Bransfield Strait

Plate tectonics is a theory intended to explain the movements of the structures in which the Earth’s crust is divided. The comprehension of this theory is essential to be able to know how our planet works. The knowledge about the Earth would allow us to understand other rocky planets in a more accurate way. The dynamics of these structures lead us to study phenomena such as the volcanic activity, how and why it happens.

The BRAVOSEIS (BRAnsfield VOlcano SEISmology) project has been proposed to shed light on seismic activity at Central Bransfield Basin in Bransfield Strait.

In this region we can find a convergence among five tectonic plates. The two principal plates are South-America and Antarctica Plate, the other three plates are Scotia, Phoenix and South Shetland microplates. This geological disposition make this location one the most interesting places on Earth in a geodynamical sense.

Mainly, there are two theories to explain what it is going on at Bransfield Strait among the interacting tectonic plates. On one hand , we have the theory that suggests that the Phoenix plate is subducting under the South Shetland plate. On the other hand, the Bransfield Strait might be opening as a zipper does, as a response to shear motions.

Dziak, R. P., Park, M., Lee, W. S., Matsumoto, H., Bohnenstiehl, D. R., & Haxel, J. H. (2010). Tectonomagmatic activity and ice dynamics in the Bransfield Strait back‐arc basin, Antarctica. Journal of Geophysical Research: Solid Earth, 115(B1).

Figure (1): Northwest – Southeast section at Drake Passage to Antarctic Peninsula. Subduction of Phoenix microplate under South Shetland microplate [3].

As shown in Figure (3), the Phoenix microplate (the microplate that extend from the Drake ridge to South Shetland trench and from the Hero fracture zone to the Shackleton fracture zone) is subducting under the South Shetland microplate (bounded by the Antarctic plate, Phoenix and Scotia microplates). At the same time, the South Shetland microplate is moving toward the Phoenix microplate. With this movement, it is being generated an accumulation of stress and it is dragging the material of the crust that is having physical contact between both microplates. This is making South Shetland microplate to suffer a roll-back and it is slowly bending under itself, separating South Shetland microplate from Antarctic plate and generating the extension zone that is known as Bransfield Strait Figure (1), where the crust is thinner and highly fractured. In this region, ascending magmatic fluxes are coming out the mantle and producing volcanism [9].

The other possible explanation comes from the movements that could be observed between Scotia microplate and Antarctic plate. A movement in opposed directions of both plates generates a shear stress between them. The collision between Scotia microplate and Antarctic plate would be pushing the Phoenix microplate at northwest direction. In this case that South Shetland Trench would not be in movement, as it can be inferred by the lack of seismic activity near the trench. The South Shetland block could be suffering a compression in northwest – southeast direction Figure (2). This could be generating stresses at this region, forcing the South Shetland microplate to go apart from Antarctic plate [7]. This kind of shear is doing the Bransfield Strait to open in an extensional phenomena like a zipper.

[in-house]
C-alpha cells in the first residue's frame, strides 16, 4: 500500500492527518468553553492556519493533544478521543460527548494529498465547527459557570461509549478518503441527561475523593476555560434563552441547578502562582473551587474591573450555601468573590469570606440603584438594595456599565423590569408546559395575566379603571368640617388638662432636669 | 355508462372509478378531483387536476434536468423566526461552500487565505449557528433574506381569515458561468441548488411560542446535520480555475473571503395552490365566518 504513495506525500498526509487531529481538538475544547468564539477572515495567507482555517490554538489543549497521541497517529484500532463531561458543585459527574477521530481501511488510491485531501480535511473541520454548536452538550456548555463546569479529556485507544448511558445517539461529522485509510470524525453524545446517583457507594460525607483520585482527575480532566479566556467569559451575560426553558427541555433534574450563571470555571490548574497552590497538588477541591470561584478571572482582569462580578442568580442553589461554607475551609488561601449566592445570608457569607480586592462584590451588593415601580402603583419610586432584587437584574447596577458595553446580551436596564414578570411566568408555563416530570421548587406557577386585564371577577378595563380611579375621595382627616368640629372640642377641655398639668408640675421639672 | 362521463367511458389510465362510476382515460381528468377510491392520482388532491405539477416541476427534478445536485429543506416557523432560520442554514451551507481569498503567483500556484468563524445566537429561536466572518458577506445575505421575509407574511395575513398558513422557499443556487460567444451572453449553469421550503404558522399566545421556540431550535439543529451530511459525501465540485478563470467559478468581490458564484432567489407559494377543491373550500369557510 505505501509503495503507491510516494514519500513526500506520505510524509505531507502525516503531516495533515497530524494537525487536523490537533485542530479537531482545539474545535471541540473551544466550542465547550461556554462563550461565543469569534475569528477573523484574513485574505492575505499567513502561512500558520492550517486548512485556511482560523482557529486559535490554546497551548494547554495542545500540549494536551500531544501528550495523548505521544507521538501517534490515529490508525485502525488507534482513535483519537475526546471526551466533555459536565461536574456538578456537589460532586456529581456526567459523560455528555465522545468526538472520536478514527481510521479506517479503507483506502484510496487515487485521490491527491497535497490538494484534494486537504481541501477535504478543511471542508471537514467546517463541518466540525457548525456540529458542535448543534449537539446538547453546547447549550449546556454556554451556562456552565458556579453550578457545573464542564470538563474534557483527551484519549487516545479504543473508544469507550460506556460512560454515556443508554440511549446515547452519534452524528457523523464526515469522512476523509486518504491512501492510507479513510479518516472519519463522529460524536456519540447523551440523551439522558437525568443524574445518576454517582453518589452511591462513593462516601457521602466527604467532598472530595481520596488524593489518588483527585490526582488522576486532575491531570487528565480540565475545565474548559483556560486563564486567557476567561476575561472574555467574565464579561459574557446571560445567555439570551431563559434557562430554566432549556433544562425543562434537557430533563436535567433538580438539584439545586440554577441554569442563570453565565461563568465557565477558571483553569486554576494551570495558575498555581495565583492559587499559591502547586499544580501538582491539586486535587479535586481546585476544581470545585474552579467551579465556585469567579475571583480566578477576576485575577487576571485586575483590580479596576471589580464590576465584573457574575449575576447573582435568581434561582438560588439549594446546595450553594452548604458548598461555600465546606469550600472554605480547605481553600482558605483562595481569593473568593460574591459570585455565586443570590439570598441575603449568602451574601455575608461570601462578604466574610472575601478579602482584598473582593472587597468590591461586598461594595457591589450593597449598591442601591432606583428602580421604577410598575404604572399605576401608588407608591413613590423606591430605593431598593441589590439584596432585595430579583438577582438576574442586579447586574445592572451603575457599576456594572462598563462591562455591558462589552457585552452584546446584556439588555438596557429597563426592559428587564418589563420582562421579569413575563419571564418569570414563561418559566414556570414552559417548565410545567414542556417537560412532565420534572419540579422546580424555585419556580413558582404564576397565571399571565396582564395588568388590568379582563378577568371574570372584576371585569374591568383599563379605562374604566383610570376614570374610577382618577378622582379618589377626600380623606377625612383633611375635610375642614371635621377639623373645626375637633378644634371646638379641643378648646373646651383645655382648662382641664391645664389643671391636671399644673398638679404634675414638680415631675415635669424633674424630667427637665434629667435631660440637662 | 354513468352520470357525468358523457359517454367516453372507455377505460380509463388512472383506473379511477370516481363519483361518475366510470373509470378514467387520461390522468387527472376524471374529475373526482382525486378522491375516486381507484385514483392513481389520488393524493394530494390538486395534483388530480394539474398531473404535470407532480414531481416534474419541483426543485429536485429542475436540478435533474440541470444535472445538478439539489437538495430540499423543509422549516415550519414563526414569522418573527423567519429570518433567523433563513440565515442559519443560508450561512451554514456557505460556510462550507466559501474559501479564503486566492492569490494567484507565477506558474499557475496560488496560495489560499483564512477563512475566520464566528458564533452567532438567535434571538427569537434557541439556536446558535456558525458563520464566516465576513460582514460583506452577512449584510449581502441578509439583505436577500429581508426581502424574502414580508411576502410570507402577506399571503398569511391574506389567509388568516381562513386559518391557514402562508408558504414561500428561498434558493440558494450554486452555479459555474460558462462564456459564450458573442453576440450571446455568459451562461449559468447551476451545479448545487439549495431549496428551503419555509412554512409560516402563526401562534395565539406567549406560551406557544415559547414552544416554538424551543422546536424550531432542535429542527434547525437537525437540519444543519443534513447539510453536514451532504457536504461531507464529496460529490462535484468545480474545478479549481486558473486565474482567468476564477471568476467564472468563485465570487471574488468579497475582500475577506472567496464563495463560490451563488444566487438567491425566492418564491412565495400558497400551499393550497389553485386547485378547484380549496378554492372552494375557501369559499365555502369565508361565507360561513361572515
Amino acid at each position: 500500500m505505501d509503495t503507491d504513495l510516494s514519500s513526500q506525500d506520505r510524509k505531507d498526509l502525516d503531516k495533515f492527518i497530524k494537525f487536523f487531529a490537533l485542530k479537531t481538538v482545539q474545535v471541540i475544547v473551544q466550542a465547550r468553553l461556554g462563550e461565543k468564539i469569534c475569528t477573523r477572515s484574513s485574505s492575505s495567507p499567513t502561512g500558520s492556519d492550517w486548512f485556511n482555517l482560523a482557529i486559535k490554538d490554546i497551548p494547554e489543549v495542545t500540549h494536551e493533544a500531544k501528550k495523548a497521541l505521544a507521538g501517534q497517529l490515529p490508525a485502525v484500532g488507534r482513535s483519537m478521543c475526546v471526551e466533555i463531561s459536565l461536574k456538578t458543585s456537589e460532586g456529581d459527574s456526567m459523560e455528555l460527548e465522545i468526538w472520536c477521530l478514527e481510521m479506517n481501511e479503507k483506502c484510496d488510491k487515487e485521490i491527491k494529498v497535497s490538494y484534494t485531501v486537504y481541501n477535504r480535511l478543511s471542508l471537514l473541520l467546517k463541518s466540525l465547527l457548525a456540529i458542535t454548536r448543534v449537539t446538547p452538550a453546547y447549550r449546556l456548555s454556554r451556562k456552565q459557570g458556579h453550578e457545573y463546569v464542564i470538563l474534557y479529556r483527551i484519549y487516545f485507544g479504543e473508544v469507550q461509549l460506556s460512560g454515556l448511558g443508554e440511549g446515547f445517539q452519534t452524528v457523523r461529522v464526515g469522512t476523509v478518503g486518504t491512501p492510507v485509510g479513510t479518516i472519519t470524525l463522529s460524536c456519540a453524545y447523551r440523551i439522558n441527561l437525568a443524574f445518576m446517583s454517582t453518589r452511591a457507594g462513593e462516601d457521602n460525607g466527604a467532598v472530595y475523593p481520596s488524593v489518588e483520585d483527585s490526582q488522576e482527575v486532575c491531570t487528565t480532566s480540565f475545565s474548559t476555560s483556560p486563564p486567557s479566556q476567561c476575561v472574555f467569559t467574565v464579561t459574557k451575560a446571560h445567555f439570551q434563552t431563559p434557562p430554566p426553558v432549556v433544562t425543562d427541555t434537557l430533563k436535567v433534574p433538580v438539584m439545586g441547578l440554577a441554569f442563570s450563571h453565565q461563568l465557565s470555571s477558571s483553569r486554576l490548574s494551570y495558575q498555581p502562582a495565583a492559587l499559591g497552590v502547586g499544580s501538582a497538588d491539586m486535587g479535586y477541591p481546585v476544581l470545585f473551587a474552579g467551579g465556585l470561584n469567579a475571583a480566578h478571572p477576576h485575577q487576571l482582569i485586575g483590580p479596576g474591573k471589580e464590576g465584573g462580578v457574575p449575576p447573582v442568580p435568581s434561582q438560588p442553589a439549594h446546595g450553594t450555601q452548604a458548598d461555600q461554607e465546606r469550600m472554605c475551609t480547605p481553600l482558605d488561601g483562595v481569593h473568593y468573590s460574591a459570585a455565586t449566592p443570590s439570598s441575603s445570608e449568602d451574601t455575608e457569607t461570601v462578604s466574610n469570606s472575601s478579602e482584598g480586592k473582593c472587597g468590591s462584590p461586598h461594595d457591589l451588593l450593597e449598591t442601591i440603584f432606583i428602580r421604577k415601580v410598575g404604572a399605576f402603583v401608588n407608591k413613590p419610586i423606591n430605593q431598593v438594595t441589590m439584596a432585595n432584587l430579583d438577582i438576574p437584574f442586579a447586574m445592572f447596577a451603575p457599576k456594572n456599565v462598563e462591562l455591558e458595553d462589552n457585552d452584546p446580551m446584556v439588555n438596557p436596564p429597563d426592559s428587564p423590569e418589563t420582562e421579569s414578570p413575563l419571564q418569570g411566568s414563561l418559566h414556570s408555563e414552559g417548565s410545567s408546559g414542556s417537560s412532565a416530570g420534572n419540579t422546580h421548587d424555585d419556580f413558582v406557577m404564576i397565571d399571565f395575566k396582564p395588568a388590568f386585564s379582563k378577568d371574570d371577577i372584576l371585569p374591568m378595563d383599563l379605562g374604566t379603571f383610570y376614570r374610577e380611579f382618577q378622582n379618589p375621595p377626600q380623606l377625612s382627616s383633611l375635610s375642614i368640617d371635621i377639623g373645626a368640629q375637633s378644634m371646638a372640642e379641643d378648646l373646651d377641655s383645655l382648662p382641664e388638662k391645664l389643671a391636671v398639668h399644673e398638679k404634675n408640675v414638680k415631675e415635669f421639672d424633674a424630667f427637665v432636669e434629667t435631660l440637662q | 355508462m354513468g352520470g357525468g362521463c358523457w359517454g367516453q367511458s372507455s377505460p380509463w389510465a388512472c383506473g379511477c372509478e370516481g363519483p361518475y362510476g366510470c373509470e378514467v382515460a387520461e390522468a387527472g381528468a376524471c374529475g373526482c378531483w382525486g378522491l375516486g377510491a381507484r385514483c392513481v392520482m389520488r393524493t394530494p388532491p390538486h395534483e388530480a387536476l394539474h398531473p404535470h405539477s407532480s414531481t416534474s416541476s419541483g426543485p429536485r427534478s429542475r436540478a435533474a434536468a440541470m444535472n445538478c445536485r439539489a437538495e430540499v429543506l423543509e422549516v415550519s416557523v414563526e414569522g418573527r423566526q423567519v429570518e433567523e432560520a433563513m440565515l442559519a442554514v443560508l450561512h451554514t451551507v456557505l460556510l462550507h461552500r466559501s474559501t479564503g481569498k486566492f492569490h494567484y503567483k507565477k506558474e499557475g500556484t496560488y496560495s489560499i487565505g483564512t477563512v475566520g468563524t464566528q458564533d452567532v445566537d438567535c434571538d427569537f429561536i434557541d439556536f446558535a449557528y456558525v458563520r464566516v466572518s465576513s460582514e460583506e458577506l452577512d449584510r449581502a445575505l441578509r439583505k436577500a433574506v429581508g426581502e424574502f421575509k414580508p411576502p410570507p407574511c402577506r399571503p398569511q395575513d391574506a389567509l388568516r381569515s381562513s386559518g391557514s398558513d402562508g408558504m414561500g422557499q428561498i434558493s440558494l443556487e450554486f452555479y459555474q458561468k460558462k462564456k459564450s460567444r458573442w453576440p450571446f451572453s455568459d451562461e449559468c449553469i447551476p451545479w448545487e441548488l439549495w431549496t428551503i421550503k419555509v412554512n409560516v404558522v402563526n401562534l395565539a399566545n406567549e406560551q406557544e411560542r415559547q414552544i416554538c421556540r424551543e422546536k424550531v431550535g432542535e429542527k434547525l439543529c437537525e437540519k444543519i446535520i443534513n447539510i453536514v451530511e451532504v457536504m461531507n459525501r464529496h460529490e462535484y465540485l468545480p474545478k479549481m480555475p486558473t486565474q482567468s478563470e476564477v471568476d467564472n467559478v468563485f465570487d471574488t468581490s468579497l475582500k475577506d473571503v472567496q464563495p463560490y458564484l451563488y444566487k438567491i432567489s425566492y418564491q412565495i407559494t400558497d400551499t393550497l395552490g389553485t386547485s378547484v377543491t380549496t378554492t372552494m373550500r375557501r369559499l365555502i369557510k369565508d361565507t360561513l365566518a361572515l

González-Casado, J. M., Robles, J. L. G., & López-Martínez, J. (2000). Bransfield Basin, Antarctic Peninsula: not a normal backarc basin. Geology, 28(11), 1043-1046.

Figure (2): Tectonic scheme in northwest-southeast direction at Bransfield Strait region. In this map, the shear stress of all plates and microplates are marked and it is possible to see how the rift is opening as a consequence of stress generated by shear movements [7].

The Bransfield Strait is formed by three basins in southwest-northeast direction. The Central basin is the biggest one with 10 000 square kilometers. It is bounded by the Antarctica Peninsula and the South Shetland Island, extending from Deception Island in the SW to Bridgeman Island at the NW.

The Central Basin has suffered most of continental extensional processes generated at this region. The studies about the Mohorovičić discontinuity, show that the crust is thinner at basin’s regions that are in a nearer position to Antarctica Peninsula in northwest direction. It also has been observed that, Moho depth grows in southwest direction. This demonstrates that crust is also thinner toward the South Shetland Islands.

In a perpendicular direction to the extension, parallel to Bransfield Strait direction, volcanic processes can be found. Nevertheless, these volcanoes are not in the same line, what avoid the possible affirmation that the rift has a common and unique origin.

Some of the South Shetland Islands have active volcanoes with recent activity, for example, Bridgeman and Penguin islands NE of the Central basin, and Deception island to the SW. Beside the emerged volcanoes, recent studies have found several structures in the Central basin with a possible volcanic origin, we would be speaking about submarine volcanoes.

However, the scarcity of seismic stations makes it hard to detect the seismo-volcanic low magnitude activity. The detected seismicity is mostly related to the extension processes in the region. Nevertheless, some studies [3] has been able to detect seismicity that seems to have a volcanic origin not associated directly to extensional process.

Morales, V. J., Almendros, J., & Carmona, E. (2017). Detection of long-duration tremors at Deception Island volcano, Antarctica. Journal of Volcanology and Geothermal Research.

Figure (3): a. Scotia microplate map in which we can see the most important microplate boundaries for the study of the Bransfield strait. It is marked that at South Shetland Trench (SST) Phoenix microplate is subducing under the South Shetland Block (SSB) [1].